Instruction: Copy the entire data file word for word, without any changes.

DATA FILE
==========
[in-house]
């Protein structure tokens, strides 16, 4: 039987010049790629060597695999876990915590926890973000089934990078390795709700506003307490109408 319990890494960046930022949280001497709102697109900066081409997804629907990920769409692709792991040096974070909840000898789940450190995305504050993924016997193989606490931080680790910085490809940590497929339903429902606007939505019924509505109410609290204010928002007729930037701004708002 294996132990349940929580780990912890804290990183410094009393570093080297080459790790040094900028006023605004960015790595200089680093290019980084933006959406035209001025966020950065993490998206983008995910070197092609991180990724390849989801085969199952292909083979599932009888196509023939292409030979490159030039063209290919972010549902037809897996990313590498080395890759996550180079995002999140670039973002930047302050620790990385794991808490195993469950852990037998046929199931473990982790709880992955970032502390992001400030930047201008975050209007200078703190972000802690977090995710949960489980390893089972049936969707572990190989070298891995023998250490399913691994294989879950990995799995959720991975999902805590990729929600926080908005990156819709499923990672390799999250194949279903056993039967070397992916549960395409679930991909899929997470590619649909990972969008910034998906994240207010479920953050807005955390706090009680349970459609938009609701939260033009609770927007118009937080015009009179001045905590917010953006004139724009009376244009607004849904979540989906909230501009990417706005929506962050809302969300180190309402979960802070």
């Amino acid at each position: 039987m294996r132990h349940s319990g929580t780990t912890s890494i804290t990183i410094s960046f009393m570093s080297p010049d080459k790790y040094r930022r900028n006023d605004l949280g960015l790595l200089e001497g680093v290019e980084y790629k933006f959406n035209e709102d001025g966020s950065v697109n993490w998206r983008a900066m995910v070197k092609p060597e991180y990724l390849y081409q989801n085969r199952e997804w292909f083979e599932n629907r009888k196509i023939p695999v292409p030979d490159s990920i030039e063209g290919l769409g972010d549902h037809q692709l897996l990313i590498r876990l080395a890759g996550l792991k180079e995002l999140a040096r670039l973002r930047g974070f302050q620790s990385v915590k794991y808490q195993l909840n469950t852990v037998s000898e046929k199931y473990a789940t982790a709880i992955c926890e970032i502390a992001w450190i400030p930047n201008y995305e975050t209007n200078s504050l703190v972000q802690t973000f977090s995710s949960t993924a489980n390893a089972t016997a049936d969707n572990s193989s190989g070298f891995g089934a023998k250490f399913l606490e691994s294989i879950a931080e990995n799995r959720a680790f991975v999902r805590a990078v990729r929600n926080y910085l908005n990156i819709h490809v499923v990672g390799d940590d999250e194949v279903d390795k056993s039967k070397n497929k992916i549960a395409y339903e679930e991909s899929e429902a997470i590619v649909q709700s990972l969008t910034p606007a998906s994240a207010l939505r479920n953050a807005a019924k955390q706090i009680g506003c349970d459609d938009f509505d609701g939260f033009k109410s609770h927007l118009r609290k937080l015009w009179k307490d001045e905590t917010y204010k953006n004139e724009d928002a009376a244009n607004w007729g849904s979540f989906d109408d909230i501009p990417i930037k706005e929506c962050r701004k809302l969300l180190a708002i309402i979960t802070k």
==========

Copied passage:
[in-house]
């Protein structure tokens, strides 16, 4: 039987010049790629060597695999876990915590926890973000089934990078390795709700506003307490109408 319990890494960046930022949280001497709102697109900066081409997804629907990920769409692709792991040096974070909840000898789940450190995305504050993924016997193989606490931080680790910085490809940590497929339903429902606007939505019924509505109410609290204010928002007729930037701004708002 294996132990349940929580780990912890804290990183410094009393570093080297080459790790040094900028006023605004960015790595200089680093290019980084933006959406035209001025966020950065993490998206983008995910070197092609991180990724390849989801085969199952292909083979599932009888196509023939292409030979490159030039063209290919972010549902037809897996990313590498080395890759996550180079995002999140670039973002930047302050620790990385794991808490195993469950852990037998046929199931473990982790709880992955970032502390992001400030930047201008975050209007200078703190972000802690977090995710949960489980390893089972049936969707572990190989070298891995023998250490399913691994294989879950990995799995959720991975999902805590990729929600926080908005990156819709499923990672390799999250194949279903056993039967070397992916549960395409679930991909899929997470590619649909990972969008910034998906994240207010479920953050807005955390706090009680349970459609938009609701939260033009609770927007118009937080015009009179001045905590917010953006004139724009009376244009607004849904979540989906909230501009990417706005929506962050809302969300180190309402979960802070």
């Amino acid at each position: 039987m294996r132990h349940s319990g929580t780990t912890s890494i804290t990183i410094s960046f009393m570093s080297p010049d080459k790790y040094r930022r900028n006023d605004l949280g960015l790595l200089e001497g680093v290019e980084y790629k933006f959406n035209e709102d001025g966020s950065v697109n993490w998206r983008a900066m995910v070197k092609p060597e991180y990724l390849y081409q989801n085969r199952e997804w292909f083979e599932n629907r009888k196509i023939p695999v292409p030979d490159s990920i030039e063209g290919l769409g972010d549902h037809q692709l897996l990313i590498r876990l080395a890759g996550l792991k180079e995002l999140a040096r670039l973002r930047g974070f302050q620790s990385v915590k794991y808490q195993l909840n469950t852990v037998s000898e046929k199931y473990a789940t982790a709880i992955c926890e970032i502390a992001w450190i400030p930047n201008y995305e975050t209007n200078s504050l703190v972000q802690t973000f977090s995710s949960t993924a489980n390893a089972t016997a049936d969707n572990s193989s190989g070298f891995g089934a023998k250490f399913l606490e691994s294989i879950a931080e990995n799995r959720a680790f991975v999902r805590a990078v990729r929600n926080y910085l908005n990156i819709h490809v499923v990672g390799d940590d999250e194949v279903d390795k056993s039967k070397n497929k992916i549960a395409y339903e679930e991909s899929e429902a997470i590619v649909q709700s990972l969008t910034p606007a998906s994240a207010l939505r479920n953050a807005a019924k955390q706090i009680g506003c349970d459609d938009f509505d609701g939260f033009k109410s609770h927007l118009r609290k937080l015009w009179k307490d001045e905590t917010y204010k953006n004139e724009d928002a009376a244009n607004w007729g849904s979540f989906d109408d909230i501009p990417i930037k706005e929506c962050r701004k809302l969300l180190a708002i309402i979960t802070k």